There are some 100 million other places in the Milky Way galaxy that could support complex life, report a group of university astronomers in the journal Challenges. They have developed a new computation method to examine data from planets orbiting other stars in the universe.
Their study provides the first quantitative estimate of the number of worlds in our galaxy that could harbor life above the microbial level.
"This study does not indicate that complex life exists on that many planets. We're saying that there are planetary conditions that could support it. Origin of life questions are not addressed -- only the conditions to support life," according to the paper's authors Alberto Fairén, Cornell research associate; Louis Irwin, University of Texas at El Paso (lead author); Abel Méndez, University of Puerto Rico at Arecibo; and Dirk Schulze-Makuch, Washington State University.
"Complex life doesn't mean intelligent life -- though it doesn't rule it out or even animal life -- but simply that organisms larger and more complex than microbes could exist in a number of different forms. For example, organisms that form stable food webs like those found in ecosystems on Earth," the researchers explain in an auxiliary statement.
The scientists surveyed more than 1,000 planets and used a formula that considers planet density, temperature, substrate (liquid, solid or gas), chemistry, distance from its central star and age. From this information, they developed and computed the Biological Complexity Index (BCI).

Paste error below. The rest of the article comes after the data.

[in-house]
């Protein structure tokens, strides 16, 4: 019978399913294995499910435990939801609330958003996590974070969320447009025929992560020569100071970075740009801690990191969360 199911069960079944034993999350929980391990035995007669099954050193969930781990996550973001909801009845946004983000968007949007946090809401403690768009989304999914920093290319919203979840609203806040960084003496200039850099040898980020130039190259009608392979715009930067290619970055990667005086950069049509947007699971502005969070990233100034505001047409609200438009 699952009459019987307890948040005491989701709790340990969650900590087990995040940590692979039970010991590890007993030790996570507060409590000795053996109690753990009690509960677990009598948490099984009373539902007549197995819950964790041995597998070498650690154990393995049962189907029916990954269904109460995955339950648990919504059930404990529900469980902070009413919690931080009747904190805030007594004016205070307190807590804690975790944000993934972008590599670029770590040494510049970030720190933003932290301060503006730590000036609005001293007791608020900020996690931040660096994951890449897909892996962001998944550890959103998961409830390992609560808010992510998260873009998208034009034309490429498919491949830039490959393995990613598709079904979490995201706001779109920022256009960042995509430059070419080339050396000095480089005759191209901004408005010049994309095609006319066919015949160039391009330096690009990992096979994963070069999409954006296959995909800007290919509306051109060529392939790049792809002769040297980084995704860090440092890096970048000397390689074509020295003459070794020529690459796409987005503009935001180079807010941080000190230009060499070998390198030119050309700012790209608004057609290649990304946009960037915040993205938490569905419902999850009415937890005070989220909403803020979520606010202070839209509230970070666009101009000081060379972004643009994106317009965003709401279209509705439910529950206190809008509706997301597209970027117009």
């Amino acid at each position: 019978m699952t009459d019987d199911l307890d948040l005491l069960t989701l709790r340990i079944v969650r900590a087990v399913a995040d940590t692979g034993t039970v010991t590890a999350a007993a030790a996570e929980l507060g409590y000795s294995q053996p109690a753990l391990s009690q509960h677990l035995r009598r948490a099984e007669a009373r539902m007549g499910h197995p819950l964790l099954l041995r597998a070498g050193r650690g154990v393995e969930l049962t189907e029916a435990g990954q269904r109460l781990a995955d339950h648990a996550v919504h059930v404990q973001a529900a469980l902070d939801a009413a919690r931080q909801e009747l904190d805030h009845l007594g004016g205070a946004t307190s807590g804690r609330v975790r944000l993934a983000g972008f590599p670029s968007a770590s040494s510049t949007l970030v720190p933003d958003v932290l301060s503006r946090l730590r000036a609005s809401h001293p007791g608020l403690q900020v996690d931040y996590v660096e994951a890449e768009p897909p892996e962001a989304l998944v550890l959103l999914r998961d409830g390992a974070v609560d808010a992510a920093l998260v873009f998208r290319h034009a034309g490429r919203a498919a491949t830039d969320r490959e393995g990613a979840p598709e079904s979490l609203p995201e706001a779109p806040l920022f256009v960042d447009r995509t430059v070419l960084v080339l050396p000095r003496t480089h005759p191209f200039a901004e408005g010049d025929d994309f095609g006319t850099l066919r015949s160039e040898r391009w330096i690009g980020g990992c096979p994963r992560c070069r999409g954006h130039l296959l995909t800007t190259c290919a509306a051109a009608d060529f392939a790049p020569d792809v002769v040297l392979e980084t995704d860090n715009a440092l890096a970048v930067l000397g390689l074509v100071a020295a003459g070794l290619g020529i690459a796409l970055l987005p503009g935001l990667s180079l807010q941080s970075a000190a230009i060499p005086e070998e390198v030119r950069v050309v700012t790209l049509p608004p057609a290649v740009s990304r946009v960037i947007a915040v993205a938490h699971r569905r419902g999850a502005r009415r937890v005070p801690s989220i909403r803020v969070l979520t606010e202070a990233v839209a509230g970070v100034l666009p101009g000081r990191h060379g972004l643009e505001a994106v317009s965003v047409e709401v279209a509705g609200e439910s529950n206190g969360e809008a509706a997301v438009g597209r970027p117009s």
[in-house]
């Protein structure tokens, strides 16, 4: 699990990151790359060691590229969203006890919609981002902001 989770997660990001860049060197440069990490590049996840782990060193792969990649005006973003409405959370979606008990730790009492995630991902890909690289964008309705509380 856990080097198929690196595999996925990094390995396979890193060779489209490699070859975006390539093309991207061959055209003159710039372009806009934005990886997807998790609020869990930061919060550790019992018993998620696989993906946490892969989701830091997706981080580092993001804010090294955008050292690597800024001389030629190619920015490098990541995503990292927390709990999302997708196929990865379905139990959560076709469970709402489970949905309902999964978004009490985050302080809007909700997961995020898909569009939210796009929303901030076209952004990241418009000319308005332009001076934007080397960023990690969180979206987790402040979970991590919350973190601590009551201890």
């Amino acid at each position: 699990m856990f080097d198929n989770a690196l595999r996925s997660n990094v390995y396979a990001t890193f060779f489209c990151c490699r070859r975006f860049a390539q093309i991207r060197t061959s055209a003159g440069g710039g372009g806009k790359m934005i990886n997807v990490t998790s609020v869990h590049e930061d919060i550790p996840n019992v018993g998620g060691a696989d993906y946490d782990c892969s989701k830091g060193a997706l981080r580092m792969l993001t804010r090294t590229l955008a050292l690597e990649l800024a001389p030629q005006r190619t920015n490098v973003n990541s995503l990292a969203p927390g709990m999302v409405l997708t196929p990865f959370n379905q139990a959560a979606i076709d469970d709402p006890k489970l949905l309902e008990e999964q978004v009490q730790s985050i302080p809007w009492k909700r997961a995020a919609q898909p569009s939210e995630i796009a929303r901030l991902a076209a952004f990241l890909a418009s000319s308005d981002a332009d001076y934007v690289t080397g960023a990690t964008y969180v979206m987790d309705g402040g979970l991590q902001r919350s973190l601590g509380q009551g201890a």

The BCI calculation revealed that 1 to 2 percent of the planets showed a BCI rating higher than Europa, a moon of Jupiter thought to have a subsurface global ocean that may harbor forms of life. With about 10 billion stars in the Milky Way galaxy, the BCI yields 100 million plausible planets.
Despite the large number of planets that could harbor complex life, the Milky Way is so vast that planets with high BCI values are very far apart, according to the scientists. One of the closest and most promising extrasolar systems, called Gliese 581, has two planets with the apparent, possible capacity to host complex biospheres. The distance from Earth to Gliese 581 is about 20 light years.
"It seems highly unlikely that we are alone," say the researchers. "We are likely so far away from life at our level of complexity that a meeting with such alien forms might be improbable for the foreseeable future."
The research, "Assessing the Possibility of Biological Complexity on Other Worlds, With an Estimate of the Occurrence of Complex Life in the Milky Way Galaxy," in Challenges, received no external funding.
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